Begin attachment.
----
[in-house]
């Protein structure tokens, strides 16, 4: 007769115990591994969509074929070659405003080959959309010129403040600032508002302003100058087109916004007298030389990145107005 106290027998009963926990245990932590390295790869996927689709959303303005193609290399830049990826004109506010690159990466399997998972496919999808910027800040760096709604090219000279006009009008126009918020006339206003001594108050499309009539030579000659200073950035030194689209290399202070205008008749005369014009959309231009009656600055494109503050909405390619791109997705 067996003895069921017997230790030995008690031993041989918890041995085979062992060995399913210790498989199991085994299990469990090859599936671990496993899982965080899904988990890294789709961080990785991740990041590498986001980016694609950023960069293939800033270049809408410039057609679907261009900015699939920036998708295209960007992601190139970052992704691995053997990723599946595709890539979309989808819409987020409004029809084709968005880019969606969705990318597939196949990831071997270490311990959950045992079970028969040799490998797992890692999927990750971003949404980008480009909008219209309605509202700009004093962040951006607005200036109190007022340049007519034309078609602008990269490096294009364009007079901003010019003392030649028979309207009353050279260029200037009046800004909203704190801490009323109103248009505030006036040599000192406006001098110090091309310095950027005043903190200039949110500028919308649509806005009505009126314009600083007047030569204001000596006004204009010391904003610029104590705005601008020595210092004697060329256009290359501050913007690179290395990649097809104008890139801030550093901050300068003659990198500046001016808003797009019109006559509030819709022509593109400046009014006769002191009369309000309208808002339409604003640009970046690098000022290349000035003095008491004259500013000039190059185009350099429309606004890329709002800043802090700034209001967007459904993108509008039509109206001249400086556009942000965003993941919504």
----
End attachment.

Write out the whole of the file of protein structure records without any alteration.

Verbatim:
[in-house]
């Protein structure tokens, strides 16, 4: 007769115990591994969509074929070659405003080959959309010129403040600032508002302003100058087109916004007298030389990145107005 106290027998009963926990245990932590390295790869996927689709959303303005193609290399830049990826004109506010690159990466399997998972496919999808910027800040760096709604090219000279006009009008126009918020006339206003001594108050499309009539030579000659200073950035030194689209290399202070205008008749005369014009959309231009009656600055494109503050909405390619791109997705 067996003895069921017997230790030995008690031993041989918890041995085979062992060995399913210790498989199991085994299990469990090859599936671990496993899982965080899904988990890294789709961080990785991740990041590498986001980016694609950023960069293939800033270049809408410039057609679907261009900015699939920036998708295209960007992601190139970052992704691995053997990723599946595709890539979309989808819409987020409004029809084709968005880019969606969705990318597939196949990831071997270490311990959950045992079970028969040799490998797992890692999927990750971003949404980008480009909008219209309605509202700009004093962040951006607005200036109190007022340049007519034309078609602008990269490096294009364009007079901003010019003392030649028979309207009353050279260029200037009046800004909203704190801490009323109103248009505030006036040599000192406006001098110090091309310095950027005043903190200039949110500028919308649509806005009505009126314009600083007047030569204001000596006004204009010391904003610029104590705005601008020595210092004697060329256009290359501050913007690179290395990649097809104008890139801030550093901050300068003659990198500046001016808003797009019109006559509030819709022509593109400046009014006769002191009369309000309208808002339409604003640009970046690098000022290349000035003095008491004259500013000039190059185009350099429309606004890329709002800043802090700034209001967007459904993108509008039509109206001249400086556009942000965003993941919504």